The Iowa Attorney General’s office is tightening up a state law designed to make sure students get the best deals on student loans. The law prevents lenders from giving gifts to colleges and universities in exchange for being added to a list of “preferred” lenders the schools give to students.
A new rule will make the law stronger by requiring lenders to report any gifts to colleges and universities, even if the contributions have nothing to do with student loans. Bill Brock, with the Attorney General’s consumer protection division, says there used to be problems in Iowa and even worse abuses elsewhere.
“We even had situations where lenders might be providing funds to employees in student aid offices so they could attend conferences and that sort of thing,” Brock says.
“It’s something that Congress dealt with by banning it.” Brock says the idea is to make sure students understand they should shop around for their loans and not just rely on that list.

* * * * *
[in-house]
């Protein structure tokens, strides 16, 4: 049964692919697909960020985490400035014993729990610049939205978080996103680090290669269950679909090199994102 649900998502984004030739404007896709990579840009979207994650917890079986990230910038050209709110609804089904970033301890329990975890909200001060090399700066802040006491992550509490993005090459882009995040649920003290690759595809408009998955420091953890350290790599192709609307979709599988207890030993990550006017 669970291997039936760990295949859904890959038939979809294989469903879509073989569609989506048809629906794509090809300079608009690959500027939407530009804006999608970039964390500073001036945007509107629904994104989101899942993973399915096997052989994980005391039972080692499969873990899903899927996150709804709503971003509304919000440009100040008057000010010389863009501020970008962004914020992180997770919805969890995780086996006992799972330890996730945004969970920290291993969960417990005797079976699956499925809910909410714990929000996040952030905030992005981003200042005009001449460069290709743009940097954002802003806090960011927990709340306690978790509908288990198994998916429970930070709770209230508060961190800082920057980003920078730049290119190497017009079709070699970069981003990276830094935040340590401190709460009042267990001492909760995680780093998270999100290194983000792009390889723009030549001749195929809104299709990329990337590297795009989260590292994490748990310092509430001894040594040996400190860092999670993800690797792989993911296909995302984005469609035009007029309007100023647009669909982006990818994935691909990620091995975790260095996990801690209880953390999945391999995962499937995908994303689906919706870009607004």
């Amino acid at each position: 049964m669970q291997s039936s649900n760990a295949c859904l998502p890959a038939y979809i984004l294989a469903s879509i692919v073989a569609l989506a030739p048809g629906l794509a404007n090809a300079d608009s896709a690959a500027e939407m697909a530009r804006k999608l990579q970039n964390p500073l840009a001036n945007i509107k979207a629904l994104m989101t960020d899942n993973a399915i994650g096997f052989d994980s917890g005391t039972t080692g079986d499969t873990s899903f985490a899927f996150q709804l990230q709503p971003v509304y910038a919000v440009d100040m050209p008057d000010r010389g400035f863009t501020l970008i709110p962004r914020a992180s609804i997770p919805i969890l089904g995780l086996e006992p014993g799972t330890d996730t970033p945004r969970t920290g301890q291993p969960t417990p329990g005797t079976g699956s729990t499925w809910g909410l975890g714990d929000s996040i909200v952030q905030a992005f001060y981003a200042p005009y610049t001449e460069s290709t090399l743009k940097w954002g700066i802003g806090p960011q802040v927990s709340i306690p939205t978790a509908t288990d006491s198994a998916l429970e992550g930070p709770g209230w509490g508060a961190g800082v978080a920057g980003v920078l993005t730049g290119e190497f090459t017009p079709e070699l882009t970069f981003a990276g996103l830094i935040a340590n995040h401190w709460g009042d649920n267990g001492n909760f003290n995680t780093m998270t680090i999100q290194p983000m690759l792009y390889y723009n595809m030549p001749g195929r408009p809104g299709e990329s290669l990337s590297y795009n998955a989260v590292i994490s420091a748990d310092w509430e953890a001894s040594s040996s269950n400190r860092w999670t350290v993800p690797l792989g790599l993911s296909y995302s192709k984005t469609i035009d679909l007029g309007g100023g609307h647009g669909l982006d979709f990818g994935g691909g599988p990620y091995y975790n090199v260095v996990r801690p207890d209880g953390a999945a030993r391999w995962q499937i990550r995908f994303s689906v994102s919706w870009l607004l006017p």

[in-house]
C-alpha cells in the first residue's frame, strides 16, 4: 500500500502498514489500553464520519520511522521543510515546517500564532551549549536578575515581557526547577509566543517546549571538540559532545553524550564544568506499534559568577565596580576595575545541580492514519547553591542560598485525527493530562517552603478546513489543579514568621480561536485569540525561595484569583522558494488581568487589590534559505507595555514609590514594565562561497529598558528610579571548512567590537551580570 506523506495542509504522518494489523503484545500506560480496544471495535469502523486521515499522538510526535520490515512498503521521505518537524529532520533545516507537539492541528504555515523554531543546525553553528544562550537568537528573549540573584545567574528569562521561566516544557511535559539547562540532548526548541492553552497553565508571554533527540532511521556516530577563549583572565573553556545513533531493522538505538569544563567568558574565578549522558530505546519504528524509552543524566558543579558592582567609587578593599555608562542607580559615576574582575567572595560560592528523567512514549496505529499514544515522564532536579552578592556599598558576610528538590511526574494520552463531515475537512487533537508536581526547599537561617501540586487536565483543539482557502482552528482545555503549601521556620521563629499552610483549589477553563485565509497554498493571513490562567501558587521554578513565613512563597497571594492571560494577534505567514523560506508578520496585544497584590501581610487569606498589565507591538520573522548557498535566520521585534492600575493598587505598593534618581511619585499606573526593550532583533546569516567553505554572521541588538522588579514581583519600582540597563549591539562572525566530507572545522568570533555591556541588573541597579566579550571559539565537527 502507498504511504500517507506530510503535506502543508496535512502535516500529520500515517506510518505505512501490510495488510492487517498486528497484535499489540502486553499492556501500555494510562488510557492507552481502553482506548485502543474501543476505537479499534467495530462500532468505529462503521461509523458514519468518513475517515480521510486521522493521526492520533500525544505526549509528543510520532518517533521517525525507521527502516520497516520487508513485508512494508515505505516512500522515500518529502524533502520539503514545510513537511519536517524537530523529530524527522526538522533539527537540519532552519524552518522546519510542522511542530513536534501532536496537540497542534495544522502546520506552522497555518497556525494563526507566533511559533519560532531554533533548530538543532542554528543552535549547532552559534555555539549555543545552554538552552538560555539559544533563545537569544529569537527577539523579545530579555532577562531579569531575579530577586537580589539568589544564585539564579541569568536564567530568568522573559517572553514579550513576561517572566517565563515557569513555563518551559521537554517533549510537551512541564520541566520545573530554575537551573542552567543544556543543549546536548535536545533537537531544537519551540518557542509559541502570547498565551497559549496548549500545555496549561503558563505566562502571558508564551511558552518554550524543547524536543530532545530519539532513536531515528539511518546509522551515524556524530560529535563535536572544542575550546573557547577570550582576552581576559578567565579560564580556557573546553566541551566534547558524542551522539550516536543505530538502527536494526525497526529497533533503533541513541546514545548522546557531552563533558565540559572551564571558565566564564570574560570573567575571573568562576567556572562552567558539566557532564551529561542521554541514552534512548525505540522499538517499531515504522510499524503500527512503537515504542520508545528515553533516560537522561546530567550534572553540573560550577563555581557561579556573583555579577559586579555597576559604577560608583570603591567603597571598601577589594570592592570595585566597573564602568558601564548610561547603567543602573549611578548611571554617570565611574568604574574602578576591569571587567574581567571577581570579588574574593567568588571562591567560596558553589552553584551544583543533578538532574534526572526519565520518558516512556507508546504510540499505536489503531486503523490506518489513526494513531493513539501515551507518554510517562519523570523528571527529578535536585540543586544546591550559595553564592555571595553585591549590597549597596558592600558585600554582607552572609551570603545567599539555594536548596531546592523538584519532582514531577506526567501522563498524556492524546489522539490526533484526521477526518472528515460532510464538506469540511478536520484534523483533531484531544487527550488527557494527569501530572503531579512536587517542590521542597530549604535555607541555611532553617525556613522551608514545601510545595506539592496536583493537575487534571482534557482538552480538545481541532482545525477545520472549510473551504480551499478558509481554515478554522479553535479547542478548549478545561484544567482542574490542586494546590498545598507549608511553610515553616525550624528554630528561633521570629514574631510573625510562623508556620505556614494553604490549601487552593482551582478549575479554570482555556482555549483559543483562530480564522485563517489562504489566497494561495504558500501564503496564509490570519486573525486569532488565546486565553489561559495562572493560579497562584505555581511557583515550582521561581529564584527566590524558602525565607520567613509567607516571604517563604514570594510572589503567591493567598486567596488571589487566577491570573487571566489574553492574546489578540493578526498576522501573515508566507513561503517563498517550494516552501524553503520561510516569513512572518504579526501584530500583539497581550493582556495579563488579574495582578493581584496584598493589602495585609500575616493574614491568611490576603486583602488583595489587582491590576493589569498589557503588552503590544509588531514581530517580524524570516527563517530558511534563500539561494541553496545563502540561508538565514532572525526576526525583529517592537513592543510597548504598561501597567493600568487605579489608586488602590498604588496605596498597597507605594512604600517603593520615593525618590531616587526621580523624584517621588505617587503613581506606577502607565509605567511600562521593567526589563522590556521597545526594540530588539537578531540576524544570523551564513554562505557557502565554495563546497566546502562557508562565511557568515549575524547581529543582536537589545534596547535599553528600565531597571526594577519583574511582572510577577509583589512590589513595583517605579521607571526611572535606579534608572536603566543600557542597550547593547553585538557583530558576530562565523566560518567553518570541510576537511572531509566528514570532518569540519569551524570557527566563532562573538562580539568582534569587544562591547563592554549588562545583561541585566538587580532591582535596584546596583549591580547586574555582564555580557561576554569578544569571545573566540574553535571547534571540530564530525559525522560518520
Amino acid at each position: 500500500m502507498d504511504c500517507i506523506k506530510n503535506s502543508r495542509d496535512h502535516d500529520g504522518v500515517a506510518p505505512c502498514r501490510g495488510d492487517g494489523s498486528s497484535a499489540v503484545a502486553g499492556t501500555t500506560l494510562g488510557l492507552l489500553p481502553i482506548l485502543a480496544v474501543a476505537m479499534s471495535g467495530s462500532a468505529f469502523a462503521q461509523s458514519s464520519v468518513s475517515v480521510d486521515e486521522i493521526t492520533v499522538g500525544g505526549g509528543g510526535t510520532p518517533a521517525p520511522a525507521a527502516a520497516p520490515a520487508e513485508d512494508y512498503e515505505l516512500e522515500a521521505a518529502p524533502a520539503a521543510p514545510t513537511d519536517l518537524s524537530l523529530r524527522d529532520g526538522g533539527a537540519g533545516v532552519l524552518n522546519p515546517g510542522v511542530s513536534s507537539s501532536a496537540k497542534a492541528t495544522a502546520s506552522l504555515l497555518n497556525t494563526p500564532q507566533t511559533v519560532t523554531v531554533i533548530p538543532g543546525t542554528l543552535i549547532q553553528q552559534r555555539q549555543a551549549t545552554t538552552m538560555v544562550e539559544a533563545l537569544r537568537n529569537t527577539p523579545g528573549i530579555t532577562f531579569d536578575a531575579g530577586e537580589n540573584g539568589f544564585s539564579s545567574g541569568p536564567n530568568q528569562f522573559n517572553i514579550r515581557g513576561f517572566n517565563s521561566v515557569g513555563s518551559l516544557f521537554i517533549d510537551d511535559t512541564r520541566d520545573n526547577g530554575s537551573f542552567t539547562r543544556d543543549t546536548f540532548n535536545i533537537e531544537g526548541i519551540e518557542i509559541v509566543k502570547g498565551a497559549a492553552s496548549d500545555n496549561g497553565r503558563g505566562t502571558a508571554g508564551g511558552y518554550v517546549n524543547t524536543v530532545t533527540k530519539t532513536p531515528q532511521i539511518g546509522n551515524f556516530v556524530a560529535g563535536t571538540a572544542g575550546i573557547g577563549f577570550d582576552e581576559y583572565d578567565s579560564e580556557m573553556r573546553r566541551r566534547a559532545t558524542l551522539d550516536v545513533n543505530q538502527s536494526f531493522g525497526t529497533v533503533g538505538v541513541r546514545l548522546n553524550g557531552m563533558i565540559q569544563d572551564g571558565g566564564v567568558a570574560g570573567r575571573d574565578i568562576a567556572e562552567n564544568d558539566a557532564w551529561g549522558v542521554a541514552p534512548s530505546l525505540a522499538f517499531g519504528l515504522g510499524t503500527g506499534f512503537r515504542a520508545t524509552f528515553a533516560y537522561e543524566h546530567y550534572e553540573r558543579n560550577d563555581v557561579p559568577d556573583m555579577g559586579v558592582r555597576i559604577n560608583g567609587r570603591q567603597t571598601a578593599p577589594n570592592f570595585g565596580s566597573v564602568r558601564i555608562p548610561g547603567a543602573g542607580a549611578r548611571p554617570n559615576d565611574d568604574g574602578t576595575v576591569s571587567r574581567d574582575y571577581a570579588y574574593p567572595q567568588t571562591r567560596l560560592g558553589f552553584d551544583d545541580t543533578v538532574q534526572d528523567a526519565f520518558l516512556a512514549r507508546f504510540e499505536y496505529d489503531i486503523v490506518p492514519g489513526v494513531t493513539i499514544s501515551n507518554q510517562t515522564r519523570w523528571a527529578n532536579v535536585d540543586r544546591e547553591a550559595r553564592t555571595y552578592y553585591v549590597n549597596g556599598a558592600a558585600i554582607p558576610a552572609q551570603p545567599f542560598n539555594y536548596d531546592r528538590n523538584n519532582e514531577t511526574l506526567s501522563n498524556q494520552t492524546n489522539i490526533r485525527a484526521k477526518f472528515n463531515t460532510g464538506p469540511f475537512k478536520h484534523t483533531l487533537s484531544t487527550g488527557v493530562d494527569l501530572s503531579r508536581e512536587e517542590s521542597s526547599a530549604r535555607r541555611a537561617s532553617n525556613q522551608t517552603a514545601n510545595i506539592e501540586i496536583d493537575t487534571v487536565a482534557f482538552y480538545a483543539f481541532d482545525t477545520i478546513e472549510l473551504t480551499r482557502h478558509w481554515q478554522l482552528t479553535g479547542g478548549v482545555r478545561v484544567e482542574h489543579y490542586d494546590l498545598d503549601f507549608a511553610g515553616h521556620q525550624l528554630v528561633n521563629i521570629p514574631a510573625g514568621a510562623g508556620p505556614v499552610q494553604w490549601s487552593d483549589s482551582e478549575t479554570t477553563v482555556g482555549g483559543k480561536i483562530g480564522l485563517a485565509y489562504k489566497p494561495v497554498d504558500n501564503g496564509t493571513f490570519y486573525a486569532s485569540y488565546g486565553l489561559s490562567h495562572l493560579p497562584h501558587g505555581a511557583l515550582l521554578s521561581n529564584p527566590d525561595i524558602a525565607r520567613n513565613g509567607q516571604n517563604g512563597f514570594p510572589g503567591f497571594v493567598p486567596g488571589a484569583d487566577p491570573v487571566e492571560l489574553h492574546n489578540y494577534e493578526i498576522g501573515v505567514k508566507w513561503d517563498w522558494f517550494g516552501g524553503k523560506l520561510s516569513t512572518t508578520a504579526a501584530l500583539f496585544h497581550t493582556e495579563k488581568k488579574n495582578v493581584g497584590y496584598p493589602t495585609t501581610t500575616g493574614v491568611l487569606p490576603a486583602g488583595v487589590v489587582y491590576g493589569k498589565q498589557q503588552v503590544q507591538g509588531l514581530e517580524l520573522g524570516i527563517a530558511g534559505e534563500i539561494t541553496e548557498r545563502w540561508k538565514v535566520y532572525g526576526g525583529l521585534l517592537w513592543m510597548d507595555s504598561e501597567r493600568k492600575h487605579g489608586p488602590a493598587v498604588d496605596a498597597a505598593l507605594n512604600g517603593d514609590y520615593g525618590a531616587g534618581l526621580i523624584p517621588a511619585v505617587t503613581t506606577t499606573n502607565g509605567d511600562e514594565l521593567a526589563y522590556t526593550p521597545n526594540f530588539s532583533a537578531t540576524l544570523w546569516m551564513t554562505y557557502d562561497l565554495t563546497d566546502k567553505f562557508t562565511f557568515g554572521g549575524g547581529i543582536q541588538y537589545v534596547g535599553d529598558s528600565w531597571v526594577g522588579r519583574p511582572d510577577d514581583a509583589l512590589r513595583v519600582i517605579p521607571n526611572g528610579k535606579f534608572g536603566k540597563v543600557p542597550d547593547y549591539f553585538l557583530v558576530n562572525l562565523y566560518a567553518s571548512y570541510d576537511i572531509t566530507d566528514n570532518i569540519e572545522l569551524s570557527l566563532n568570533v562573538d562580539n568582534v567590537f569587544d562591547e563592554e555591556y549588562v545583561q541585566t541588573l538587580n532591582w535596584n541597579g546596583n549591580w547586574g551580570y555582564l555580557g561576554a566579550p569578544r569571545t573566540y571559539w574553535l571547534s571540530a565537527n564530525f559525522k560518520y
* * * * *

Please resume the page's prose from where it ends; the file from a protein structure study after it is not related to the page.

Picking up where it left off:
“And that if a lender is on a preferred lender list, it’s there because of the terms of the loans it offers and not gifts that go to the school,” Brock says. The original Iowa law was created a few years ago after allegations surfaced about questionable practices at the Iowa Student Loan Liquidity Corporation.
The change is designed to make the law stronger by requiring lenders to report any gifts to colleges and universities, even if the contributions have nothing to do with student loans.